As police review and reform gets underway in Dutchess County, the process is in its early stages in the Villages of Red Hook and Rhinebeck.

Per the mandate issued by New York Gov. Andrew Cuomo on June 15, each local government must review its police agency’s strategies, policies, procedures and practices related to the use of force and de-escalation training, and also address racial bias or disproportionate policing of communities of color.

The mandate requires that review participation include not only government officials and police stakeholders, but also members of the community. The plan must be offered to all residents of the locality for public comment, and following consideration of those comments, should be adopted no later than April 1, 2021.

“The county is really taking the heavy lifting for us and helping us work through the process and driving it,” said Rhinebeck Village Mayor Gary Bassett. “They’ve really provided this interaction for all of the police departments to come together and really work together.”

“We’re working with the multiple entities within the County of Dutchess that also have police agencies,” said Red Hook Mayor Edward Blundell during the Aug. 10 meeting of the village board. “The county is essentially working as a consultant for us.”

A countywide group — Dutchess County’s Police Reform & Modernization Collaborative — has formed two smaller task forces: a Municipal Leaders & Police Chiefs Workgroup made up of police chiefs and members from every law enforcement agency in the county, every mayor and supervisor from the local municipalities, and the district attorney and public defender; and a Community Stakeholder Workgroup made up of community activists, interested nonprofits and faith-based organizations, college leadership, and county and elected officials.

“[The process] does include multiple public dialogues,” Blundell added. “Then we’re obligated to do our own local [dialogue] and I’m predicting that will be around January.”

Once the plan is created, it will be taken back to each community for public comment.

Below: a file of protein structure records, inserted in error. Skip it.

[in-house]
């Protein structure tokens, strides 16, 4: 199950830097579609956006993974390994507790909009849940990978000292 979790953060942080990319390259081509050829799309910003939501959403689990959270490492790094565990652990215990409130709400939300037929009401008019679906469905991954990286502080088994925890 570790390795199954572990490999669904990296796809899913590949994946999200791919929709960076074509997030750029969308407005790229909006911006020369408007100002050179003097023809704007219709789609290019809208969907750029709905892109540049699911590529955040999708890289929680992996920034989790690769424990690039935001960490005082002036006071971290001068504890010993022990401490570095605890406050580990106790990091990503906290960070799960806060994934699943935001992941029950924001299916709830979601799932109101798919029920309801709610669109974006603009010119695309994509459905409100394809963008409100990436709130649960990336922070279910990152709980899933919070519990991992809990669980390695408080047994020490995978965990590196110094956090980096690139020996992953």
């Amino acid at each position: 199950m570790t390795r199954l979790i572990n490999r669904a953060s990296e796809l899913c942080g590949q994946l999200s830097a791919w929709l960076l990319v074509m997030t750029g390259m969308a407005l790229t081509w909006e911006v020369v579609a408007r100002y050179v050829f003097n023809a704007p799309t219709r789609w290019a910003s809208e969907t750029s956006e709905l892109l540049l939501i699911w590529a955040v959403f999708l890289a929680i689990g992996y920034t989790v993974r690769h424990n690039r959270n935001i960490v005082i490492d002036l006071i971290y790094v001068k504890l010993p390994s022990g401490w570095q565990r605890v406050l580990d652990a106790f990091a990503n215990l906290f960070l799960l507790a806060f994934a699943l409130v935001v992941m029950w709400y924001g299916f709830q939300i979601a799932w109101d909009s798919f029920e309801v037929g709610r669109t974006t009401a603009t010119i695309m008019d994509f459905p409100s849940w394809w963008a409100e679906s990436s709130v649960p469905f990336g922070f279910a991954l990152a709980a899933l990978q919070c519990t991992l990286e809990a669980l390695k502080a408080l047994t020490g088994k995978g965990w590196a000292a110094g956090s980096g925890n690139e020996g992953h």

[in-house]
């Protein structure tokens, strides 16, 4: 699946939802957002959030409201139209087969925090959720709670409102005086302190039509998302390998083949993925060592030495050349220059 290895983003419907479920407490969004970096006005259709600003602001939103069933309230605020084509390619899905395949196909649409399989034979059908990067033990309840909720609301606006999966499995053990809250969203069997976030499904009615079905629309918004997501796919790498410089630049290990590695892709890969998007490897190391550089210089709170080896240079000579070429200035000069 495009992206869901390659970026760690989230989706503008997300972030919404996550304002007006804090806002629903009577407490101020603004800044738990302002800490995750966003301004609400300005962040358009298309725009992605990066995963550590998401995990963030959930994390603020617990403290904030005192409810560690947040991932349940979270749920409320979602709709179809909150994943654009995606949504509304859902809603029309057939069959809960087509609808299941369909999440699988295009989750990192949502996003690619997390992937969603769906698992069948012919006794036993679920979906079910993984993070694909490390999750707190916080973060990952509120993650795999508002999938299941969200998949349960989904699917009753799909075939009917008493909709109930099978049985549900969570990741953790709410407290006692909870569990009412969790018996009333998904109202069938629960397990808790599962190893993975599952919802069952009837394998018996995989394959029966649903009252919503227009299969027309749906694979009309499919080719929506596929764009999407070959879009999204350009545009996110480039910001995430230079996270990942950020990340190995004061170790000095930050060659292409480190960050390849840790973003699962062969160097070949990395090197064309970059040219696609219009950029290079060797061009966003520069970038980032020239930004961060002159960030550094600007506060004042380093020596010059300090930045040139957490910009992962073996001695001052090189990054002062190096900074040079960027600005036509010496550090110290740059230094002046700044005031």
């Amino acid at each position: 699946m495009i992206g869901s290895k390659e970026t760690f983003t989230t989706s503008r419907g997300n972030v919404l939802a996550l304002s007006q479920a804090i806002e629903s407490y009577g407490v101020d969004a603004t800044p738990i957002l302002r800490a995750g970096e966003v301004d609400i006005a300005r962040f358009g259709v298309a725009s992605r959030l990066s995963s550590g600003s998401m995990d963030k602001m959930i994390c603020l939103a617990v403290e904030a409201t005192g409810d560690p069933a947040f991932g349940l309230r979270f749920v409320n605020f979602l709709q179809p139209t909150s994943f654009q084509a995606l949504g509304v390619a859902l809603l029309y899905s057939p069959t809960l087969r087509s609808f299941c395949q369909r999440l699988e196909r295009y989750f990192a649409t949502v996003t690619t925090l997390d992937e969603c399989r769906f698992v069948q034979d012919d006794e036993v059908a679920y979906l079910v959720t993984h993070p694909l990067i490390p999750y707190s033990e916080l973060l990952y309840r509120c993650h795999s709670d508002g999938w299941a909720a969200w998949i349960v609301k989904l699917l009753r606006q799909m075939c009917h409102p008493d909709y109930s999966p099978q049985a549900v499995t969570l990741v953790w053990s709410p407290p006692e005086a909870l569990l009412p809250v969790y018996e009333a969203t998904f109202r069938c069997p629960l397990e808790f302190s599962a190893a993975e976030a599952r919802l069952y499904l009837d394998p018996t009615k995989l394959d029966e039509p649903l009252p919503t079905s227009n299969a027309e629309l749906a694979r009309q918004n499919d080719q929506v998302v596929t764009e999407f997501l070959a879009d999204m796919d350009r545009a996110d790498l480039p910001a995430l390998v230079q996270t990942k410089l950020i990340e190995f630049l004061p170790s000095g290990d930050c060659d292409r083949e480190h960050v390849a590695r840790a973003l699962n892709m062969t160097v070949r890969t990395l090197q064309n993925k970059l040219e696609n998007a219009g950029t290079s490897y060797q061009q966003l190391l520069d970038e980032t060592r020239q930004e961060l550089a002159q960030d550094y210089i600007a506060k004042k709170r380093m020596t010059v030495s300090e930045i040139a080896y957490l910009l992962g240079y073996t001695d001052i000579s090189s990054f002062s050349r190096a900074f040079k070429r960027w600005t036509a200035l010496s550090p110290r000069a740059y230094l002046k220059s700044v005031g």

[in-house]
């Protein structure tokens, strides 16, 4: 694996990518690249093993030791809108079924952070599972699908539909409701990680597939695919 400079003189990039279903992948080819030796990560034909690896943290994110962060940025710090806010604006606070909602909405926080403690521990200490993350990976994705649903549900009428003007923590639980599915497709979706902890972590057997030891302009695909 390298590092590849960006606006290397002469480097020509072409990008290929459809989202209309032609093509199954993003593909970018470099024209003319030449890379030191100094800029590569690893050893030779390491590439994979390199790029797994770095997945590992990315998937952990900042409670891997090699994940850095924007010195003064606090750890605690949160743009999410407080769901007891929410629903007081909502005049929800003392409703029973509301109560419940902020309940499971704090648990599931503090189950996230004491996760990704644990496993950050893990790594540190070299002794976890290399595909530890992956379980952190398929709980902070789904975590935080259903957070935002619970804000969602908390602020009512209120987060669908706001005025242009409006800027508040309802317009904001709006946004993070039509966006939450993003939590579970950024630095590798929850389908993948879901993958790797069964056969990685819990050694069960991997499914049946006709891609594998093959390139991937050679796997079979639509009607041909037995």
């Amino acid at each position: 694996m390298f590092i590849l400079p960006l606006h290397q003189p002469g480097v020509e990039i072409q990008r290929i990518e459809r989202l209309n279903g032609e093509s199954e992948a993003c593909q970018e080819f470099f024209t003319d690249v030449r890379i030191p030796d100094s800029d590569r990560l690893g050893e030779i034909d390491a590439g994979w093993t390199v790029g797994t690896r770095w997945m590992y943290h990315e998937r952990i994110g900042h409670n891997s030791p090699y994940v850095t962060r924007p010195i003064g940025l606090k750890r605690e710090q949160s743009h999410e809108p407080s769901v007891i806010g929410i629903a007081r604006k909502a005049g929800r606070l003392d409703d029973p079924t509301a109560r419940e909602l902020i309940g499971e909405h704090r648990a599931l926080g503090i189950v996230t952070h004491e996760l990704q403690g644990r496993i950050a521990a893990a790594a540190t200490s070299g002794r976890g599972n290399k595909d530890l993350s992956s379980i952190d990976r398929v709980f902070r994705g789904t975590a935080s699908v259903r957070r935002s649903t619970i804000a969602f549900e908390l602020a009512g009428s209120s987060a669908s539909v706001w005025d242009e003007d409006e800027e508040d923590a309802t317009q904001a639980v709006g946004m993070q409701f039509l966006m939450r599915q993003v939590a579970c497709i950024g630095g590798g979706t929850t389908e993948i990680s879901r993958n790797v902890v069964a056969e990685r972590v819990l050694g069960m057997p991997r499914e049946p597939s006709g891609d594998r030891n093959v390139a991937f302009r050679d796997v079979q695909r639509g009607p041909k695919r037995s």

“The county is driving the policy, which is meant to be universal for all municipalities to adopt,” said Bassett. “Our participation will be vital to make sure it fits into the needs of the Village of Rhinebeck.”

The Village of Rhinebeck has 16 part-time police officers, patrolling a small community. Mayor Bassett has enlisted the help of Rhinebeck Police Sgt. Peter Dunn and Deputy Mayor Richard Lewit to make sure Rhinebeck’s interests are represented in the study. The Village of Red Hook has three full-time officers with another nine or 10 part-time officers focused on a community policing model, according to Red Hook Deputy Mayor Brent Kovalchik.

“When I first heard the county was going to do it, I was skeptical,” said Kovalchik. “Maybe the county will provide an outline for us to follow and then we will have public input and outreach programs to solicit more information as to how the public perceives the police department.”

“I’m very anxious to get started and see what this means to all of us, for reform for our police department,” said Bassett. “Even if we don’t need reform, we’re participating in a good activity that we can all learn and benefit from.”

Dutchess County Legislator Brennan Kearney, who represents Rhinebeck and Clinton, also emphasized the need for local input.

“I am heartened to see the county backing reform efforts, but I also continue to believe in the importance and ability of every city, town, and village that has a police force to be accountable for reform and for better community-police relations,” said Kearney. “I have great confidence in Rhinebeck’s response and I look forward to seeing the final recommendations.”

The mayors plan to host public sessions for community input, from which a resolution will be drafted and put in place.

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